Hungary is associated in people's minds with goulasch, though it is more properly called paprikas. Elisabeth Luard spends time with different ethnic groups, the Magyars—descendents of nomads who still practise their horsemanship—and the Swabians before spending time in Budapest.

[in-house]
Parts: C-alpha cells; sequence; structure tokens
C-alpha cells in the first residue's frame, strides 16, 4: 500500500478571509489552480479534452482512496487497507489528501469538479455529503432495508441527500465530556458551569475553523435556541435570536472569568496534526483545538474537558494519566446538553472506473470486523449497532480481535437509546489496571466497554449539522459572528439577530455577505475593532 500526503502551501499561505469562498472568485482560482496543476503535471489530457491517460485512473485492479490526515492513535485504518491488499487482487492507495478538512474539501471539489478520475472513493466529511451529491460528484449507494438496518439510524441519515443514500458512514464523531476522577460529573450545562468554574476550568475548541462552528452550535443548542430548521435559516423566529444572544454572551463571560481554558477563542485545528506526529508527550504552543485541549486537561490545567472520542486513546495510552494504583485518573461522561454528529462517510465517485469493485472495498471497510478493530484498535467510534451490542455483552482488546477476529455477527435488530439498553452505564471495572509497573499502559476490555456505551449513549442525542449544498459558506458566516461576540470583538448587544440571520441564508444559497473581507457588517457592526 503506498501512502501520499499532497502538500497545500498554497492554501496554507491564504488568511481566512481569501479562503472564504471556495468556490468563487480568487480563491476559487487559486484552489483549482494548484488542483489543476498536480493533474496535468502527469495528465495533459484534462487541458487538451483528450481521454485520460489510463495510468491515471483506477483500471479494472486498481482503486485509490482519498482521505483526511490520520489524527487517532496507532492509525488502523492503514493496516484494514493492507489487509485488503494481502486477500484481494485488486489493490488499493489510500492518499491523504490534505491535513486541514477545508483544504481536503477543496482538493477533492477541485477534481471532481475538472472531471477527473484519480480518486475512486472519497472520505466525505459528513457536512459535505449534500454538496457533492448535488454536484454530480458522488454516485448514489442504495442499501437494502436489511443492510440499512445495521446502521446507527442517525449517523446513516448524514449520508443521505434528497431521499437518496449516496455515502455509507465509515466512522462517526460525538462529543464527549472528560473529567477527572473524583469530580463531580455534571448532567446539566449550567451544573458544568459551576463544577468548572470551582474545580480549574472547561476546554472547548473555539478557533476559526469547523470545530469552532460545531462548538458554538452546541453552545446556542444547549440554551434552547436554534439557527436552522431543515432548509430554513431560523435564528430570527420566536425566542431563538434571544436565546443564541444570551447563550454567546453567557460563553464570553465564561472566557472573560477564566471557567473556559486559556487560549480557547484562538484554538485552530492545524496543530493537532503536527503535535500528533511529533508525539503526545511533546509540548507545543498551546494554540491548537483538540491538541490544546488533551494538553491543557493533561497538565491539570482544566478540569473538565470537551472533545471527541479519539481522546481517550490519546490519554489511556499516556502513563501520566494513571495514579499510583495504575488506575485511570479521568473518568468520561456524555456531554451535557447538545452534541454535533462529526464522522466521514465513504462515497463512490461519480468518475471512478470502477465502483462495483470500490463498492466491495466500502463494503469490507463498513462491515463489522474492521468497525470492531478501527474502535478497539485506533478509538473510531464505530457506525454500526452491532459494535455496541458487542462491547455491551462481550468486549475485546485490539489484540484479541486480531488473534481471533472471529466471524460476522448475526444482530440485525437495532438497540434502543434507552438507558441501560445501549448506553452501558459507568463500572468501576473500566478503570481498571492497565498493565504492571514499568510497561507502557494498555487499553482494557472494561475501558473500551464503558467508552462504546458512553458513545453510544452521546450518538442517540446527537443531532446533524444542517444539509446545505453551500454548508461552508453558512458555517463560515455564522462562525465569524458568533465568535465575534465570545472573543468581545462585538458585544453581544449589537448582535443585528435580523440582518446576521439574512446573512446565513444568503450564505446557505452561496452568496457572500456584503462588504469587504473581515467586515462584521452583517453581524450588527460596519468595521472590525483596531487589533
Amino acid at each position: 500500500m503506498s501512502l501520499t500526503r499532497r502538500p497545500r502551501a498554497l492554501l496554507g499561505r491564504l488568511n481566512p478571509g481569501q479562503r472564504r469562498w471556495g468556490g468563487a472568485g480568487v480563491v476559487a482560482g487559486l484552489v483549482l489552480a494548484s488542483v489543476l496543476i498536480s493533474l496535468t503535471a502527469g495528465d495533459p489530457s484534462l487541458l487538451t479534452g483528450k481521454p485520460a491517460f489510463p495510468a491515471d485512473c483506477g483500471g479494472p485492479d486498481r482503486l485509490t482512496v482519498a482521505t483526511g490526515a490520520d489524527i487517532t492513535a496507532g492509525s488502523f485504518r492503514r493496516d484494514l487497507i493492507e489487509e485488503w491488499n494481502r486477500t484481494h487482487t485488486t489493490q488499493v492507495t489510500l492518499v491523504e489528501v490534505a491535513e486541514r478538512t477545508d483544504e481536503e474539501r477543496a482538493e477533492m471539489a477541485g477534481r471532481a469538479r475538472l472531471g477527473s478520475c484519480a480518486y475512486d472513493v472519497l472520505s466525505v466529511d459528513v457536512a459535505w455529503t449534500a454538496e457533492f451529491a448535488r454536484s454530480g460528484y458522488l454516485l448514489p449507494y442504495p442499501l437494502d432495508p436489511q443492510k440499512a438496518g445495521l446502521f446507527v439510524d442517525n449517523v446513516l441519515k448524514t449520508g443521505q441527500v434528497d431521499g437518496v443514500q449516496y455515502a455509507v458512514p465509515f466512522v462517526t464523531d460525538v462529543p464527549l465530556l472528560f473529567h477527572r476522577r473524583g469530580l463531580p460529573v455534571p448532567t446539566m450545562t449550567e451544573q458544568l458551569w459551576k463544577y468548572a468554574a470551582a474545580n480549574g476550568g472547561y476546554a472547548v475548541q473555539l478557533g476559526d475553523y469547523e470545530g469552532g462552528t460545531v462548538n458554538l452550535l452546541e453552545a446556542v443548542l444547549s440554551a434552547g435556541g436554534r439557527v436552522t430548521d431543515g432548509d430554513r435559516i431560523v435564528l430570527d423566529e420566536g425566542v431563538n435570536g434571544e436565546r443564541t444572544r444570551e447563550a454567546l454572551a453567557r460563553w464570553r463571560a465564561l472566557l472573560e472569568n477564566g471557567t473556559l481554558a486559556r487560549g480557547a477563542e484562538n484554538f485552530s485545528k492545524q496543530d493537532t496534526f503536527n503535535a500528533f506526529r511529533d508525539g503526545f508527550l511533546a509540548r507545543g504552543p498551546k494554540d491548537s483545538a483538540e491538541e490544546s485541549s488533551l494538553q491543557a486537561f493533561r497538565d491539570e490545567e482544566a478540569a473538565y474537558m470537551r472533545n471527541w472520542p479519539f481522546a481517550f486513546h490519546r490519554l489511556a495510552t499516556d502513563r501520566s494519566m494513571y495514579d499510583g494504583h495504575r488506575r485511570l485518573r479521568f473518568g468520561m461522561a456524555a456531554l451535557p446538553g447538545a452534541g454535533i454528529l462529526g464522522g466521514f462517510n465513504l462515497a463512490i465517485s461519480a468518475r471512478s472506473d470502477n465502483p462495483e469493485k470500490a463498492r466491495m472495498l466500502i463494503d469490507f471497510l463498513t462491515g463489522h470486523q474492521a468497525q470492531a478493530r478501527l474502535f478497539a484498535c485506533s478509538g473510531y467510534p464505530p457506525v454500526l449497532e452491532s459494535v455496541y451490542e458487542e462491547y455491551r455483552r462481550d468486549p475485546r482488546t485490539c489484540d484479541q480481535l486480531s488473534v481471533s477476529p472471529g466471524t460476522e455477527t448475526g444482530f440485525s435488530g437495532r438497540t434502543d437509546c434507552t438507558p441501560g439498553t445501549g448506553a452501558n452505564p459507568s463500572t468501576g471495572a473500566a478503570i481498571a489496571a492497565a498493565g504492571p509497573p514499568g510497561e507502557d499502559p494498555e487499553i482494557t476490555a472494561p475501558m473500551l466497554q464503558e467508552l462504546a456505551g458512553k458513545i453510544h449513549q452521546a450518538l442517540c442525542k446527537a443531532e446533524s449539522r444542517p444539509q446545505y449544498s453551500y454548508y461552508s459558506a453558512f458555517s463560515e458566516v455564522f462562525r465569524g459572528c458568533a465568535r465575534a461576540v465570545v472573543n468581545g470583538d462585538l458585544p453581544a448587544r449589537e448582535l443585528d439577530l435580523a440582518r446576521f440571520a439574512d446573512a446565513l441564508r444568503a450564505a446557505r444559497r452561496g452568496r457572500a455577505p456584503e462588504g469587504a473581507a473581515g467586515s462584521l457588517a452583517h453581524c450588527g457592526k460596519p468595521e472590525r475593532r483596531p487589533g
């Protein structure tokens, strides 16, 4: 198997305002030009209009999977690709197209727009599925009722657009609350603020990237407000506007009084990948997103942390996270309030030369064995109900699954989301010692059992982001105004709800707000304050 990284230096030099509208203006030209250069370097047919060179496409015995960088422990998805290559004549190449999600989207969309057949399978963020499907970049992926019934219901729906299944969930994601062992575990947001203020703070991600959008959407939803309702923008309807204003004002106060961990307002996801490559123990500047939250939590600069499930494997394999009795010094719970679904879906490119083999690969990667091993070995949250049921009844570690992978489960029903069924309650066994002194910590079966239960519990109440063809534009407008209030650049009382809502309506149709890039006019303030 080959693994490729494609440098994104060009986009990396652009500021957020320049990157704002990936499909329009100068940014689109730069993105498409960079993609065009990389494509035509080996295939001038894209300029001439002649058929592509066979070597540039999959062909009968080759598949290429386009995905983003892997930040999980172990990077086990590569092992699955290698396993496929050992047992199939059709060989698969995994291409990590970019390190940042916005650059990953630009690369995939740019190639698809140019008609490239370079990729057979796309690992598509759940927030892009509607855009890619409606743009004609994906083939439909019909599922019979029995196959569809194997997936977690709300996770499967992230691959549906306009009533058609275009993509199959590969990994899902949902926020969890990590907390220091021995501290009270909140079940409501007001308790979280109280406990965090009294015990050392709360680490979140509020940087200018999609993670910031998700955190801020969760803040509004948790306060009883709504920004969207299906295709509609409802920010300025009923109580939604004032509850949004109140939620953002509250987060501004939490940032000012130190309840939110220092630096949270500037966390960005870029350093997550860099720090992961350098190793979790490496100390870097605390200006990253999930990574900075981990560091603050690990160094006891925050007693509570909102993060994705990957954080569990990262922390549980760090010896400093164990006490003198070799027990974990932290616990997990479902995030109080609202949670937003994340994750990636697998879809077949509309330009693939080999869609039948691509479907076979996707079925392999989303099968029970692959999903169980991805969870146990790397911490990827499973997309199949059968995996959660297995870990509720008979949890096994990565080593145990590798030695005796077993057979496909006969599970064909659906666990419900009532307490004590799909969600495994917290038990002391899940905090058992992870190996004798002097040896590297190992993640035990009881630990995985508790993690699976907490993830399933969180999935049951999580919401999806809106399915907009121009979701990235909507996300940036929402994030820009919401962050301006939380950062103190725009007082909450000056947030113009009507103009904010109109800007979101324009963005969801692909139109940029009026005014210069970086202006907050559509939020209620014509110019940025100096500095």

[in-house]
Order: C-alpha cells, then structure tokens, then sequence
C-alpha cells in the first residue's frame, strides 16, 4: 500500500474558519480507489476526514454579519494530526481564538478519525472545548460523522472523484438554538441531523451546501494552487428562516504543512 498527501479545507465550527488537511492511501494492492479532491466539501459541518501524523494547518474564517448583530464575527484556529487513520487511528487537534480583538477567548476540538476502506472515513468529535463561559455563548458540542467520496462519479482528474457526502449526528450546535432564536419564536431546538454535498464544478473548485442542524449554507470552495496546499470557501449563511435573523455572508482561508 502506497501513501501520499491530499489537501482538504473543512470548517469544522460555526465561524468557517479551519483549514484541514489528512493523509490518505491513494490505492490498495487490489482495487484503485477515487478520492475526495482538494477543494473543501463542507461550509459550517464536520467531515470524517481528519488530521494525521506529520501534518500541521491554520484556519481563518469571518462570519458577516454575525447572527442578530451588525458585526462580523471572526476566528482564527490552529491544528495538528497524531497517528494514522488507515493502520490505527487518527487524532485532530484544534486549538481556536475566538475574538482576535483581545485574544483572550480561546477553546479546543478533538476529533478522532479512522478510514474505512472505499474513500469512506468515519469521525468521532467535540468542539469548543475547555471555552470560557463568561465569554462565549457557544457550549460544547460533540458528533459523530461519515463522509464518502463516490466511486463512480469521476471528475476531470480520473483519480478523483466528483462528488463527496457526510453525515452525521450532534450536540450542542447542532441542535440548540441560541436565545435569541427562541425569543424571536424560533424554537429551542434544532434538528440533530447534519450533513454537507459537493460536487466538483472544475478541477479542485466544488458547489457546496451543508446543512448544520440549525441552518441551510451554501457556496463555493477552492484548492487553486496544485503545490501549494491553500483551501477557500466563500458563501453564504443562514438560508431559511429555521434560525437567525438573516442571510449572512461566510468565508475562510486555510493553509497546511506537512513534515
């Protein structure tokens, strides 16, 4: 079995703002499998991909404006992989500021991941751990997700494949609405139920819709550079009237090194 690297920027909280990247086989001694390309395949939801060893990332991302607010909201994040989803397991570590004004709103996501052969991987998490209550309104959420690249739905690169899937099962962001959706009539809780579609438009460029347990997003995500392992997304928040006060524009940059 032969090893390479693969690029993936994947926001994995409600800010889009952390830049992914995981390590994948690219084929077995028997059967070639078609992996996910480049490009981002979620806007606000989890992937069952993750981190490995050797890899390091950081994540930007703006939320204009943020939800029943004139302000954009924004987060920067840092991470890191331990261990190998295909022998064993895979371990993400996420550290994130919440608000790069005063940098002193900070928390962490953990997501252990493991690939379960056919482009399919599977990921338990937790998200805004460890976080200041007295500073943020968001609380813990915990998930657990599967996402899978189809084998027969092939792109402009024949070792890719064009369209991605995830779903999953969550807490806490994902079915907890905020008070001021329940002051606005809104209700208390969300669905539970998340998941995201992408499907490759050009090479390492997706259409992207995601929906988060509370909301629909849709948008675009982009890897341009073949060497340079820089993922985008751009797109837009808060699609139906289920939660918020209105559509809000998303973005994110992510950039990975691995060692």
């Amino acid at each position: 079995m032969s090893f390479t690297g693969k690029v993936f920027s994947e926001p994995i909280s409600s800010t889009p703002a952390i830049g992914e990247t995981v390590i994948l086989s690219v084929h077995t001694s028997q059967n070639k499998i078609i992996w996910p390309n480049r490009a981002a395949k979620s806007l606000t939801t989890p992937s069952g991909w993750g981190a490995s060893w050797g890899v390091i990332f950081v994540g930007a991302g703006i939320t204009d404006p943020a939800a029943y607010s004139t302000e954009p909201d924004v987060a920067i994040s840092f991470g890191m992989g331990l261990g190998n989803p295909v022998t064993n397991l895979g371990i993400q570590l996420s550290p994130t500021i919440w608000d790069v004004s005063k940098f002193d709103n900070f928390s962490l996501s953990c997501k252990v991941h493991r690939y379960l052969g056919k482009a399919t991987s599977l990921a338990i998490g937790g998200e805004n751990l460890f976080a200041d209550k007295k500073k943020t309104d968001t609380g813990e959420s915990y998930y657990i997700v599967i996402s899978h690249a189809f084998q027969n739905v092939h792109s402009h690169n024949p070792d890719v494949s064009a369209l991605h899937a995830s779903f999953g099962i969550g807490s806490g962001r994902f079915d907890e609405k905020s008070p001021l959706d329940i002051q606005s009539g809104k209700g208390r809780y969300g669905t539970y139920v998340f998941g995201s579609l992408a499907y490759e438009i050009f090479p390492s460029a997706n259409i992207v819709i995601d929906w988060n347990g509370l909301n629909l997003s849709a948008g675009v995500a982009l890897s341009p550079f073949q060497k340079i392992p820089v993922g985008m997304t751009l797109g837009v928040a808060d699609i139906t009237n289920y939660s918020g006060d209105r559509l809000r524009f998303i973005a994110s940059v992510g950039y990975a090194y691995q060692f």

Elisabeth starts her trip to Hungary spending time with descendents of the Magyar nomads who drove the Romans out of the area and who now farm the land and fish in the Danube, with whom she shares the latters' paprika-spiced Szeged fish soup. Paprika is so important that she investigates its history and production, before being shown how to make the traditional chicken paprikas, while the male members of the team sample the wines and the beef paprikas of the Swabian population across the valley. Rural handicrafts include hand-made baskets and fine embroidery. After a visit to the market square in Buda, she finishes up spending the evening in a folk-dance club, a tradition revived during the period of Russian occupation to preserve the Hungarian cultural identity.